In an alleged bid to curtail freedom of speech, Kuwait is formulating a set of new laws to monitor the usage of social media, Bikya Masar has reported.
According to the Egypt-based publication, stiff penalties will be imposed on those who use networking sites to insult Islam, Prophet Mohammed or his wives, with the worst punishment implying death. Comments that incite defamation of Islam on social websites will also be deemed punishable.
Mohamed al-Mubarak al-Sabah, the information minister of Kuwait, said Thursday that several governmental agencies would soon be commissioned to regulate the use of new websites and that the proposal for criminalizing cases for blasphemy would help ease sectarian tension and deter any future attacks on Islam, the report said.
Debates on capital punishment have been ongoing, with the Kuwaiti National Assembly provisionally passing a decree April 12 that stipulates death penalty in cases of religious blasphemy. The proposed amendment is awaiting a final vote from the Parliament Thursday, the publication said.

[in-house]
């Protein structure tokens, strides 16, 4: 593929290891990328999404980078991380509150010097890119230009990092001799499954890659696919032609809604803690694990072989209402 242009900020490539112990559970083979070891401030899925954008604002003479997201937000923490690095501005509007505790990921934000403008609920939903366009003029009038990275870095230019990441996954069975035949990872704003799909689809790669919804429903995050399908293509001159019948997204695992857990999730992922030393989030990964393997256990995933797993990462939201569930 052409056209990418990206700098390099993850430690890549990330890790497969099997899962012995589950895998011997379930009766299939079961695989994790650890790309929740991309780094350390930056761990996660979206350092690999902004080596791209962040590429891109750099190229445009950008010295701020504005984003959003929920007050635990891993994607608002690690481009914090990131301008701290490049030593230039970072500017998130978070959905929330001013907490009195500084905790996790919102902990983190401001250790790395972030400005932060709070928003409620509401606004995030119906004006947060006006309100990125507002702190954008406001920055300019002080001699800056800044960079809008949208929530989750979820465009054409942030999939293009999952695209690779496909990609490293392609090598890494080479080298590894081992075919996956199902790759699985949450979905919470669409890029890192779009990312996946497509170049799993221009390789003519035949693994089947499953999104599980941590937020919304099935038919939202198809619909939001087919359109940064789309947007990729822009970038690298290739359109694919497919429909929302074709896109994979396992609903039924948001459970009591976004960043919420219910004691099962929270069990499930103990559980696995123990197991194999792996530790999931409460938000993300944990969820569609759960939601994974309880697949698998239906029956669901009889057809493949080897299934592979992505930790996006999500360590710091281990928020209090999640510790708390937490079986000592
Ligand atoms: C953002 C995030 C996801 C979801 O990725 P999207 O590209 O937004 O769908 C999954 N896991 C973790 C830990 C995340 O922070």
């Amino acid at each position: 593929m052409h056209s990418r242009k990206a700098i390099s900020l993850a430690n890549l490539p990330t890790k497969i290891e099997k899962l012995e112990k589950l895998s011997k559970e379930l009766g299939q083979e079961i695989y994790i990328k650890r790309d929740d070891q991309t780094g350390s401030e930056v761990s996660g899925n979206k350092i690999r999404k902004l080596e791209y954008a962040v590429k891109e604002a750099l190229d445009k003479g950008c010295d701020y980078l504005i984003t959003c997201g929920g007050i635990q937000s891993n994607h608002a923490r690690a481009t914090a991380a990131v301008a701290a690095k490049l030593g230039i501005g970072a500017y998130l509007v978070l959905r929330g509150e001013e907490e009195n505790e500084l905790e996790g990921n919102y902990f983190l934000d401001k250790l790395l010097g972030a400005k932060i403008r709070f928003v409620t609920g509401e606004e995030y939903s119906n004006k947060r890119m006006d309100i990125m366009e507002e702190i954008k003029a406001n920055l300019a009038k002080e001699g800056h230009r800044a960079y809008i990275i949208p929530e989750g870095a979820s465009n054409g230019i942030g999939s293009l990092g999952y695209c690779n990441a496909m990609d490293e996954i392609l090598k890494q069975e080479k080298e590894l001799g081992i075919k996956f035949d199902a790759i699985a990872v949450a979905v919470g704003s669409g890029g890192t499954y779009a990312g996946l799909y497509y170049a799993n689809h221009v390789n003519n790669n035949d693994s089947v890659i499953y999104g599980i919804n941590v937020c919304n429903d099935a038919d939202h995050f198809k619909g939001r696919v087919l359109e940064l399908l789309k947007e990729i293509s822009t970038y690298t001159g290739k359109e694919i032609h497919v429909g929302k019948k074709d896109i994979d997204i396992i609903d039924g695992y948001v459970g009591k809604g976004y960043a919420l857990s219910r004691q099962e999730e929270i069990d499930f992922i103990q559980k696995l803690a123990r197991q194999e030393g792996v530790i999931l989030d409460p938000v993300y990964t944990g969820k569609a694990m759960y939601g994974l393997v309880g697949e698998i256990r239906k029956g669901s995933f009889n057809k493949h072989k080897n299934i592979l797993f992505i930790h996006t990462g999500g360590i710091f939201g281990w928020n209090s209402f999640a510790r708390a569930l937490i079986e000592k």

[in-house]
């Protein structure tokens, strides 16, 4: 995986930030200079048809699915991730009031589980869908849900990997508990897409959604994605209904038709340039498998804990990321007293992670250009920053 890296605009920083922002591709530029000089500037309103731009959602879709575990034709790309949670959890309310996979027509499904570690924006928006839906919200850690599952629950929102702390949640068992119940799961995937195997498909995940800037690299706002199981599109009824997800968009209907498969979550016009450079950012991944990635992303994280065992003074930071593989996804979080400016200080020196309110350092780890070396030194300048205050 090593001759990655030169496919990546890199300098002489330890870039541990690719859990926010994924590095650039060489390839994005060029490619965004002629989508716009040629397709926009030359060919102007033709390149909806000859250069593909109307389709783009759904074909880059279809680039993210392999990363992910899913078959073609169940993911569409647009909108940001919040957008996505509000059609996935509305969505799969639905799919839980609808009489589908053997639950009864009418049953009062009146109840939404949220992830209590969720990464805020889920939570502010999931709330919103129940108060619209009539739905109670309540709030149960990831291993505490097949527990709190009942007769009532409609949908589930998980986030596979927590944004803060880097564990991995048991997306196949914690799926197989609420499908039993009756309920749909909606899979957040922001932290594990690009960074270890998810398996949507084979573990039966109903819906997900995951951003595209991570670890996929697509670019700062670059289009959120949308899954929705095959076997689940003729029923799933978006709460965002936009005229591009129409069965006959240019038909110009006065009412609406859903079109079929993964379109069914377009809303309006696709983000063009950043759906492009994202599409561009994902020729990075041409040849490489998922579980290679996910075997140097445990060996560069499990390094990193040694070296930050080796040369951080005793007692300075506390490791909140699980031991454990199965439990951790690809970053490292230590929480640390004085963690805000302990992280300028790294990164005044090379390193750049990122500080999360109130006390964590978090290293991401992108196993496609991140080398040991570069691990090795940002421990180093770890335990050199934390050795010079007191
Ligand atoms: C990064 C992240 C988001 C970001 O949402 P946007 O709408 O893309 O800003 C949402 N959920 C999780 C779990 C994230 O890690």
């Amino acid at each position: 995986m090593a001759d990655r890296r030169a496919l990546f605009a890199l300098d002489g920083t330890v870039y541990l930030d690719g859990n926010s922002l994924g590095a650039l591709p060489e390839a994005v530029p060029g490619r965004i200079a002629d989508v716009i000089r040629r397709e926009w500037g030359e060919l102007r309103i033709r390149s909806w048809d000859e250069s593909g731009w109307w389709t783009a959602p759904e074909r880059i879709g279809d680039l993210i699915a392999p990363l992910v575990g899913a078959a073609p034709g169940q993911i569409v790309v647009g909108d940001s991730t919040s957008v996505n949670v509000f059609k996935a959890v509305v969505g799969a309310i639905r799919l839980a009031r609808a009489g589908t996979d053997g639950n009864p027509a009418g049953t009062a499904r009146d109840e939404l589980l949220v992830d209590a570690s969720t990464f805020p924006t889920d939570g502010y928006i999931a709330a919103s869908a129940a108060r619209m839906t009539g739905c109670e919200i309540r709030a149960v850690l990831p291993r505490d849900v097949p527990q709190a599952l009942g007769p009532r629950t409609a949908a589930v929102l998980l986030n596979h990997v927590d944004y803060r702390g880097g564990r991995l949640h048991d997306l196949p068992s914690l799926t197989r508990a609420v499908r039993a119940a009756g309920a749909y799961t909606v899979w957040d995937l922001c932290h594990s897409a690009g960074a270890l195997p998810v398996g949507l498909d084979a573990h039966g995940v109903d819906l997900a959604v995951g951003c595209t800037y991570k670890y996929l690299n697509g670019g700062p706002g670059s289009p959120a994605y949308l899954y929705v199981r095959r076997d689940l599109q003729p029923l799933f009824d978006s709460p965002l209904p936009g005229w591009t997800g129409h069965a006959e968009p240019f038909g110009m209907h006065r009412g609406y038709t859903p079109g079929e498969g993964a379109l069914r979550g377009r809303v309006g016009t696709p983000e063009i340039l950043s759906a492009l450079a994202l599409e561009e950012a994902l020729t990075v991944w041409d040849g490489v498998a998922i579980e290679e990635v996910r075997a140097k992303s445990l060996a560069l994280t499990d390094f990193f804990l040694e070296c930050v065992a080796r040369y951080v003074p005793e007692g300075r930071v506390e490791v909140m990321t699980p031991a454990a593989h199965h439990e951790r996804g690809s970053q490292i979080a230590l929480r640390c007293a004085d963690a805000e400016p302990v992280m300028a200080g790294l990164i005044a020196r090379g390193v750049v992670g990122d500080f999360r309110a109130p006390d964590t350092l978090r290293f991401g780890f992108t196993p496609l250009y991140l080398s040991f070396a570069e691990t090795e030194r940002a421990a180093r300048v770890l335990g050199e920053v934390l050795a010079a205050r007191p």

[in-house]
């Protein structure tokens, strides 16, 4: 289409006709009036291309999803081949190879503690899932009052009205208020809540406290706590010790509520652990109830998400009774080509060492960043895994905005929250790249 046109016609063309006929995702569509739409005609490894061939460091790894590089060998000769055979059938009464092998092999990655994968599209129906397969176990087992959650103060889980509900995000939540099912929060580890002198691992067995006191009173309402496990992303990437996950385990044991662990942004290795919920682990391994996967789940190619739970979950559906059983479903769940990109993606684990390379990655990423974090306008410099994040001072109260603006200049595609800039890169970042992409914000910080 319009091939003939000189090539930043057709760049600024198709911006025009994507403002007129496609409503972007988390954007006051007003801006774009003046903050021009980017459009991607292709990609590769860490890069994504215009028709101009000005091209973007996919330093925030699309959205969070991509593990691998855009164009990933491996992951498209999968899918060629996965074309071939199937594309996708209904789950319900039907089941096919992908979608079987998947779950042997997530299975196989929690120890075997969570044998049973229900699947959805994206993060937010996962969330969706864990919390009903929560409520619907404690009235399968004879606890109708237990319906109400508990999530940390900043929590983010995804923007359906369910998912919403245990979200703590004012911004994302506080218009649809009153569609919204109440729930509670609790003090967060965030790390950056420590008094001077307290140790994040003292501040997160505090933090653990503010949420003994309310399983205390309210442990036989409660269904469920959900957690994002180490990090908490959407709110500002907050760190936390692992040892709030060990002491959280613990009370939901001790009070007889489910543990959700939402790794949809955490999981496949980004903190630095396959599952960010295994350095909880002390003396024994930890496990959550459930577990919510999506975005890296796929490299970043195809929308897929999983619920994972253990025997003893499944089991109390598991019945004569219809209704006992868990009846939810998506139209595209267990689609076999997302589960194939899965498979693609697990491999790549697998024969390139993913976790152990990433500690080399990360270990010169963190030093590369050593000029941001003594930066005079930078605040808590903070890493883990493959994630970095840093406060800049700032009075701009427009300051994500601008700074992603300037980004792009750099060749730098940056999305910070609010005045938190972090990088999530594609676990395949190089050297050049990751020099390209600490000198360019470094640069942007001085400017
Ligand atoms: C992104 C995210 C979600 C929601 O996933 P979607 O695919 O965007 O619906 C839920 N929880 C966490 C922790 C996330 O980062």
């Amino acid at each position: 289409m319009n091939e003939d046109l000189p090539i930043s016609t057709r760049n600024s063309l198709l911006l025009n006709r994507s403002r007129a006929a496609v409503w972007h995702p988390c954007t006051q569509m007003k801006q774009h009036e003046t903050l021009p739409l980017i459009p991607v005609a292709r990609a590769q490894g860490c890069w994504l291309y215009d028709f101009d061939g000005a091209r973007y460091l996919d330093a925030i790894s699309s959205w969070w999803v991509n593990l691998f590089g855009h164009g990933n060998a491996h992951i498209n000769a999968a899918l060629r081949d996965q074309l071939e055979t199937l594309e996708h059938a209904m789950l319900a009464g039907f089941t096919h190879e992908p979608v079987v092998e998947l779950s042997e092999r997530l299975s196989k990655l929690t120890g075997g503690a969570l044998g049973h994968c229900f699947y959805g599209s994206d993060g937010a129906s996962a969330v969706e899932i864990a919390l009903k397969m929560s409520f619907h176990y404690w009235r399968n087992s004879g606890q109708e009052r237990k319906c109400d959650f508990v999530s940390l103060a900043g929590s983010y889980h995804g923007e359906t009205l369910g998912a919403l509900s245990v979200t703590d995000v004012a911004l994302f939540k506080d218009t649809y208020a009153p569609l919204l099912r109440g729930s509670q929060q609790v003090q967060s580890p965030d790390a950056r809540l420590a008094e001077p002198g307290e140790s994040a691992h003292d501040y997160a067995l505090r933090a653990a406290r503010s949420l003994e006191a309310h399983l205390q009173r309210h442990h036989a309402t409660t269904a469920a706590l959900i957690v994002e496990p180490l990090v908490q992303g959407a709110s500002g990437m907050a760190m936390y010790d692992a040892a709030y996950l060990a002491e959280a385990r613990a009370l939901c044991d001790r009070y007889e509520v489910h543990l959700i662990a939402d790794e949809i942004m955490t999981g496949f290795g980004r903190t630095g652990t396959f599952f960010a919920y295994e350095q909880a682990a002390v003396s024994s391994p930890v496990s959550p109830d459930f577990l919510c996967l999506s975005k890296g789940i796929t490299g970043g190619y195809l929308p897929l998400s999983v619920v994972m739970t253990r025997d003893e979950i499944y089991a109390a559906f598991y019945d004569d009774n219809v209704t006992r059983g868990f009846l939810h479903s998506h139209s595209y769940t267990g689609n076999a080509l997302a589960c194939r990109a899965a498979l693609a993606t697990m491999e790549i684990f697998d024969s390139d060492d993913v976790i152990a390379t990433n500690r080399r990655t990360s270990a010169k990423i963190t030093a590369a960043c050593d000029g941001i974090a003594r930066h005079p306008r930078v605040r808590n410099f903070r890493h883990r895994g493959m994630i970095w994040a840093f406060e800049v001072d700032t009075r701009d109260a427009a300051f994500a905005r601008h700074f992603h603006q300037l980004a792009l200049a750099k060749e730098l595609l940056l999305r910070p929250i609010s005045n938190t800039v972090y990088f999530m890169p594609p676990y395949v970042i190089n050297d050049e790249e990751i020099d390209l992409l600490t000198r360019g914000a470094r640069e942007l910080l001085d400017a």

According to the Arabic Network for Human Rights Information (ANHRI), a Cairo-based NGO, all Kuwaiti nationals, especially the Muslim segment, will fall under the proposed penal code. However, lawmakers are now urged to reconsider the bill, and examine if the proposal will fall in line with the rights and freedoms in the country.
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This law pulls freedom of opinion and expression a hundred steps back in Kuwait, as it will restrict freedom of expression significantly, and will make all citizens threatened with death, based on their opinions and what they write, as on the other hand the law can be used by authorities to get rid of opponents, as it's a vague expansion of the use of the words, such as daring or abuse, ANHRI said in a statement on the NGO's website.
According to the English Al-Akhbar, several individual have already been charged for the alleged blasphemy on social media websites. Earlier in April, a local Muslim writer received a sentence for seven years in jail and was summoned to pay a sum of $18,000 after posting a series of tweets insulting the Shia minority.
Passing the amendment for death penalty would be a major set back for Kuwait's constitution, the Amnesty International said. The International Human Rights Watch said that death penalty was not applicable for crimes against religion and that the violations were not categorized with most serious crimes under International standards.
We urge Kuwait's parliament to reject such an amendment which would constitute a flagrant breach of the country's international human rights obligations, Deputy Director of Amnesty International's Middle East and North Africa Program Ann Harrison said, according to the organization's website.